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Look Inside The Doomsday Vault That Protects Seeds Of The World

Scientists set up a vault in the Norwegian Arctic to keep as many varieties of seeds as possible in case of a catastrophe.
Seth Dixon's insight:

It's nice to know that if there is a cataclysmic disaster, that Norway has the world's back...you know, just in case.  I really hope that the asteroid of the future doesn't hit the island of Svalbard now.   

 

Tags: sustainabilitydisasters, agriculture, food production, unit 5 agriculture. Norway.

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Americans Try Norwegian Christmas Food

See staff at the U.S. Embassy in Oslo try traditional Norwegian Christmas dishes. Se ansatte på den amerikanske ambassaden i Oslo smake på norsk julemat.

 

Tags: Norway, food, culture, seasonal, perspective.

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Gaping hole to mark Breivik victims

Gaping hole to mark Breivik victims | Geography Education | Scoop.it

"A slice of rock removed from the mainland near the island of Utoeya is the winning design for a memorial to commemorate the victims of Norwegian mass killer Anders Behring Breivik."

Seth Dixon's insight:

Monuments are not just in a place...they can create place and place can infuse added meaning to a memorial.  This is a great example of the interplay between memorials, place, artistic and cultural meanings. 

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Giovanni Sonego's curator insight, March 7, 2014 3:43 AM

Il 22 luglio 2011 il fanatico cristiano Anders Breivik ha ucciso 69 ragazzi nell'isola di Utøya in Norvegia e procurato la morte di altre 8 persone in un attentato con esplosivo a Oslo. Una tragedia che ha colpito tutto il mondo e ha lasciato impietrita la civilissima Norvegia.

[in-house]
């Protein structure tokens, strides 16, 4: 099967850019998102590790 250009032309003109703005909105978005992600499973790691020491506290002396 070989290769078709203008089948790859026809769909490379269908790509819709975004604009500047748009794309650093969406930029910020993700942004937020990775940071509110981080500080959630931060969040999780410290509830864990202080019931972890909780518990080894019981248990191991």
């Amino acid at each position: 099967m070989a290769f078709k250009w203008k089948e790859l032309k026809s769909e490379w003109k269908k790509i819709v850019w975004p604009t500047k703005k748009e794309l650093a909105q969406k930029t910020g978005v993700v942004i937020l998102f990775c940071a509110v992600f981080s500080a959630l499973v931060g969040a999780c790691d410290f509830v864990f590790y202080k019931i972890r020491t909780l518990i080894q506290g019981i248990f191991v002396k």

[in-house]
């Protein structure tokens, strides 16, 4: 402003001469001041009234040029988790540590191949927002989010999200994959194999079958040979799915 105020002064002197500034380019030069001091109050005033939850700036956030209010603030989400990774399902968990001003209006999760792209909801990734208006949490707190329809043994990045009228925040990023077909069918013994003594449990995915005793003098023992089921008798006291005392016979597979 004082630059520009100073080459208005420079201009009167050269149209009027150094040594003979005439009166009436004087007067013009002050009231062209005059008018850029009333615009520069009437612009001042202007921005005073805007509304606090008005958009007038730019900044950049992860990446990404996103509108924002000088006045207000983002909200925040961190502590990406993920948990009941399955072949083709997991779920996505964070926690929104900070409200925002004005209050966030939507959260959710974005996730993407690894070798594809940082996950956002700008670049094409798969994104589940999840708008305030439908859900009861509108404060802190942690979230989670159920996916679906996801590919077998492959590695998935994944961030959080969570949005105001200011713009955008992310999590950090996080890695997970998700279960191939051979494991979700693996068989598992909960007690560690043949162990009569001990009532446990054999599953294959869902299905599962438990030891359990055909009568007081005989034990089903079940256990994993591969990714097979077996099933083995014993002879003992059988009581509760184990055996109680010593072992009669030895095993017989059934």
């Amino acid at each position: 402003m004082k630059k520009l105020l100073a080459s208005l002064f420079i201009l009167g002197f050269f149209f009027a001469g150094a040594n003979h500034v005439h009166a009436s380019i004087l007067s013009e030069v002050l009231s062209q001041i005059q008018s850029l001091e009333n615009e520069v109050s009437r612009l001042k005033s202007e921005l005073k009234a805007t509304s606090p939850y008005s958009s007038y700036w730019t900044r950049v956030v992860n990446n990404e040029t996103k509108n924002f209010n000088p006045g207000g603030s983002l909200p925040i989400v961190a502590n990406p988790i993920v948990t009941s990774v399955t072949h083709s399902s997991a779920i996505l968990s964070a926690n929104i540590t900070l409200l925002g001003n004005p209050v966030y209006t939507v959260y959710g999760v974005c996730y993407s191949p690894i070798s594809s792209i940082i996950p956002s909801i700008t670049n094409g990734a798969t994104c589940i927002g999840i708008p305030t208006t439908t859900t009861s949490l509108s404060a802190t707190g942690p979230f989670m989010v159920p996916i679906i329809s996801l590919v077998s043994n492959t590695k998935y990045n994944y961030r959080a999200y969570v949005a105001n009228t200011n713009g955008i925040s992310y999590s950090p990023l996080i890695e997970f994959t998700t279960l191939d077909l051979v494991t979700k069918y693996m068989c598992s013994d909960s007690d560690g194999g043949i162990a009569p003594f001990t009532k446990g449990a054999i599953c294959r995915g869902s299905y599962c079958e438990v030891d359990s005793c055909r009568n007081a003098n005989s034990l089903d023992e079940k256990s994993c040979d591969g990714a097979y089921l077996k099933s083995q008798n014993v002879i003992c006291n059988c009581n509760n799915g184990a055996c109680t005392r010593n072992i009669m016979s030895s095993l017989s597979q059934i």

Per ricordare le vittime di questo massacro sarà creato un monumento. Questo il design selezionato. Un monumento che riesce a riprodurre in modo fisico il dolore procurato dall'esperienza di chi ha dovuto provare in prima persona la perdita improvvisa, brutale e permanente di tante persone care.

JoseMªRiveros's curator insight, March 7, 2014 2:36 PM

Espectacular !!!!

Un trozo de roca retirado de la parte continental cerca de la isla de Utoya. 

Joseph Thacker 's curator insight, March 12, 2014 11:32 AM

This is a creative and beautiful idea for a monument. I have never come across a design similar to this one. This is a great example of taking advantage of the surroundings around you, such as the water, rocks and trees. 

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Africa for Norway

Africa for Norway | Geography Education | Scoop.it

This website is an incredibly humorous parody of Eurocentric charitable organizations that, while well-intentioned, propogate many negative stereotypes about Africa.